“The Obama administration has prosecuted more whistleblowers than any of its predecessors”
By Keith Johnson
The United States is now one step closer to nabbing Wikileaks founder Julian Assange, whose ultimate fate may set a precedent on how the federal government pursues and punishes journalists and whistleblowers who expose government crimes.
On May 30, Britain’s Supreme Court ruled in favor of Assange being extradited to Sweden, where he is accused of sexually assaulting two women. From there, many suspect Assange will be taken into custody by U.S. authorities for possible prosecution on espionage charges.
This AFP reporter recently discussed the Assange case with John Pilger, a UK-based Australian journalist and documentary filmmaker who has been instrumental in raising bail for Assange.
“An indictment has been produced by a [U.S.] grand jury,” says Pilger, “What it says we don’t know. What we do know is that Assange, as editor of Wikileaks, has committed no crime and that whistleblowing is protected by the U.S. Constitution. But constitutional protection is of little value these days, it seems. The Obama administration has prosecuted more whistleblowers than any of its predecessors. The presumption of innocence also seems to no longer exist in the U.S., with Vice President Joe Biden calling Assange a ‘high-tech terrorist.’ ”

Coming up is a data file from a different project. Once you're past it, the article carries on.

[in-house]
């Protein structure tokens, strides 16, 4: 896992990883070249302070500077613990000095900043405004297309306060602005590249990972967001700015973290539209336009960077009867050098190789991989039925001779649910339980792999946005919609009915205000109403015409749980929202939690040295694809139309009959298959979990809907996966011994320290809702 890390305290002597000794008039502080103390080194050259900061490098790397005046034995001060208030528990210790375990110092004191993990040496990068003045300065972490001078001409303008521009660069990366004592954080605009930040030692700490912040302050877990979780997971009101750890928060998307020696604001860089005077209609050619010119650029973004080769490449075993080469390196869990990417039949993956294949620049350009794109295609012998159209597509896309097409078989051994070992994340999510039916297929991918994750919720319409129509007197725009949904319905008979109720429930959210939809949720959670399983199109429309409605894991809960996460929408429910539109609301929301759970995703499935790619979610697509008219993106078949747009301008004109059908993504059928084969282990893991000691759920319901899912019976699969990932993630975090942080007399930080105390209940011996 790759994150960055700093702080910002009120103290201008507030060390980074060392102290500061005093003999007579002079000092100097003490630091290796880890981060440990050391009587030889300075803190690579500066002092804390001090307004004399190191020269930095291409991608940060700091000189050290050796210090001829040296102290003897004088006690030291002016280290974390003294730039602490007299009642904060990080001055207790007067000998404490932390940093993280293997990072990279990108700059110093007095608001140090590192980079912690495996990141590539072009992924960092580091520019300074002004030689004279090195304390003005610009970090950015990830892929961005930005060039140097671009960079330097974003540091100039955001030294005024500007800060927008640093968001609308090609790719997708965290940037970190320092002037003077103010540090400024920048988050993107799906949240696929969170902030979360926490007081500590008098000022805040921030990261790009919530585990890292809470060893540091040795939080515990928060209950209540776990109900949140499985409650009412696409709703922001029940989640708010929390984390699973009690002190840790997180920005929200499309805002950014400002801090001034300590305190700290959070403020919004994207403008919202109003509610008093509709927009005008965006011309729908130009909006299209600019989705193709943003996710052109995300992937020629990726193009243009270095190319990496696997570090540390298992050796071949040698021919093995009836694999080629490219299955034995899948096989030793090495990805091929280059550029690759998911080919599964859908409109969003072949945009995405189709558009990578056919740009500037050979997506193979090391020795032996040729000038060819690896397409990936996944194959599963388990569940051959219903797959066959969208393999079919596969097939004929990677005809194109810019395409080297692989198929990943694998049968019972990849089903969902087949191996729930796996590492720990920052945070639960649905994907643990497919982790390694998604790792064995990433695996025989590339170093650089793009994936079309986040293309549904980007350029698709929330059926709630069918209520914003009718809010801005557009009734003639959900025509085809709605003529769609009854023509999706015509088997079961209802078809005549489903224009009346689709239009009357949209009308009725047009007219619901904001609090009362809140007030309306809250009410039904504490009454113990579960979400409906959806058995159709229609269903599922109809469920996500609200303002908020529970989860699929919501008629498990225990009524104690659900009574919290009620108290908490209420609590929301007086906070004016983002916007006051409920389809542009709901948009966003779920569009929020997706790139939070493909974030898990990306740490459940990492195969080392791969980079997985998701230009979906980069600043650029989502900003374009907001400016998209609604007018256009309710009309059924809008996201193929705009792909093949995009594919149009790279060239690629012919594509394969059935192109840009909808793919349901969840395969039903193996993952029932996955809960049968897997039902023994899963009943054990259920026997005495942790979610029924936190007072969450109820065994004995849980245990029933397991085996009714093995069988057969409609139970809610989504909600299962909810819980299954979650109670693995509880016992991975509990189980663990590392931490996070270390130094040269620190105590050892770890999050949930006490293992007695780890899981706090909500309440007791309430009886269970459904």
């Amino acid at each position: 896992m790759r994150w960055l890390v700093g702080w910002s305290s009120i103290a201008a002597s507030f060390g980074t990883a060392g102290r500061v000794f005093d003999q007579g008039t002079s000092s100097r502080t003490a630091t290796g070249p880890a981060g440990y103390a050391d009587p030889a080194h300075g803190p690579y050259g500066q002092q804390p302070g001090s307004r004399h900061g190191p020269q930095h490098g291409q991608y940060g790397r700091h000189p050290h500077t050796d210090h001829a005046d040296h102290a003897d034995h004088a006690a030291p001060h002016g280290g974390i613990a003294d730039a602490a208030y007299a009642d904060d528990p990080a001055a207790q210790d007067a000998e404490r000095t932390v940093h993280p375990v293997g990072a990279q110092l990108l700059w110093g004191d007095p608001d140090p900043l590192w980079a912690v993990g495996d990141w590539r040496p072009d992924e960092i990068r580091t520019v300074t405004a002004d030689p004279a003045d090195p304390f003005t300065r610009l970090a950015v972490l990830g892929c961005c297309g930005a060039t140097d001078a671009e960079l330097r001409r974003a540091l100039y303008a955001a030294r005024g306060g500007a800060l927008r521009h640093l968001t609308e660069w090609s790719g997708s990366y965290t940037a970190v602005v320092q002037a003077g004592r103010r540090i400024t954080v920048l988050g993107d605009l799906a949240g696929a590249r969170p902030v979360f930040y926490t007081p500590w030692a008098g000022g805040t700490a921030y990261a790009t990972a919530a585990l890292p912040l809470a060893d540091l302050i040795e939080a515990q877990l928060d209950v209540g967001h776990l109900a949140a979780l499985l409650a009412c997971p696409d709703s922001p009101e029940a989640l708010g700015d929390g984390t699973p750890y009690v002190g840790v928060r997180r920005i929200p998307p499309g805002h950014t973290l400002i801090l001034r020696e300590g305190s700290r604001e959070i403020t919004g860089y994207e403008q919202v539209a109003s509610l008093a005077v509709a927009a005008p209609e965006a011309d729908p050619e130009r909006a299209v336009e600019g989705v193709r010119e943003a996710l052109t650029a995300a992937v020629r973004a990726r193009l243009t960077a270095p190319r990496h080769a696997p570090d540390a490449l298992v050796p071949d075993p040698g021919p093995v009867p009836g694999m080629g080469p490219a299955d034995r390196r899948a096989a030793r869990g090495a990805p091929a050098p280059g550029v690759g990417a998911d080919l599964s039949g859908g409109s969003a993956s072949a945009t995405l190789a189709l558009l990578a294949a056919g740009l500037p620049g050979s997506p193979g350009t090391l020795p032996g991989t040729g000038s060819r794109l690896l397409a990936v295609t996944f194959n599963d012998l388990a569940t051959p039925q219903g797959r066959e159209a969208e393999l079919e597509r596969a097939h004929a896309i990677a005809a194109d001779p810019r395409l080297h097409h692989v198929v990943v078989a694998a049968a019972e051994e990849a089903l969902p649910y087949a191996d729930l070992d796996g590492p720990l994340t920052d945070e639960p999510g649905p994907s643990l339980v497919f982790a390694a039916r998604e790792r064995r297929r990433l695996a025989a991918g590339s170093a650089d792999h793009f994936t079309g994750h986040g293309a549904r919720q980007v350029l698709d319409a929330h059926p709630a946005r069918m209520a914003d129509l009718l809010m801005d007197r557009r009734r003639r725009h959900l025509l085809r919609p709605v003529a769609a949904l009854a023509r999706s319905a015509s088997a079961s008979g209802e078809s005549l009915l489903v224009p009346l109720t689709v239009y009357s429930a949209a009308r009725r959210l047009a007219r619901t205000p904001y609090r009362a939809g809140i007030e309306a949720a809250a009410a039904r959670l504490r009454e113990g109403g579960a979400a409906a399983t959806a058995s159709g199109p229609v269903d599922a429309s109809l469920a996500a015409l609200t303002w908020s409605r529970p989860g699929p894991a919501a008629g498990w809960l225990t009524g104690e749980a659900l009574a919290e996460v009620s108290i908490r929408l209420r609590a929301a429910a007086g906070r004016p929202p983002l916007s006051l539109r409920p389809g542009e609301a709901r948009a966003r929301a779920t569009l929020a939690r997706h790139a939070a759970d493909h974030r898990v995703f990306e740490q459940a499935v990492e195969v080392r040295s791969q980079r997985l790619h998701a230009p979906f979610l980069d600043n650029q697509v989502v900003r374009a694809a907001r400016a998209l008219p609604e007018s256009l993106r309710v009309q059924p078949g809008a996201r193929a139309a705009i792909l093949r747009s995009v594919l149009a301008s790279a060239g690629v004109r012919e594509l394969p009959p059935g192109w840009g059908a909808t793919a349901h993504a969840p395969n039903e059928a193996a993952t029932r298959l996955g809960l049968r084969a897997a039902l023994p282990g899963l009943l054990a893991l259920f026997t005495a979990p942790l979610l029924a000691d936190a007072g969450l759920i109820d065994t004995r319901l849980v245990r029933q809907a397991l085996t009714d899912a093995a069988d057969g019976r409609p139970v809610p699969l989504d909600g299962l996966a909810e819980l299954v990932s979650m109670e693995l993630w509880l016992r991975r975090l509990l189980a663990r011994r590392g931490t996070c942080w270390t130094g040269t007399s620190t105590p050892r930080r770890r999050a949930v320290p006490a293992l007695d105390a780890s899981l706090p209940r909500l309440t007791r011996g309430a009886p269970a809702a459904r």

The indictment against Assange was first revealed in hacked emails obtained from Stratfor, a Texas-based private intelligence agency. In addition to that source, Pilger reports, “The Independent newspaper in the UK also has learned that U.S. and Swedish authorities have discussed the prospect of Assange’s ‘temporary surrender’ to the U.S. once he is extradited to Sweden, where [U.S. Secretary of State] Hillary Clinton recently made her first visit to discuss Internet security and cyberwar.”...read more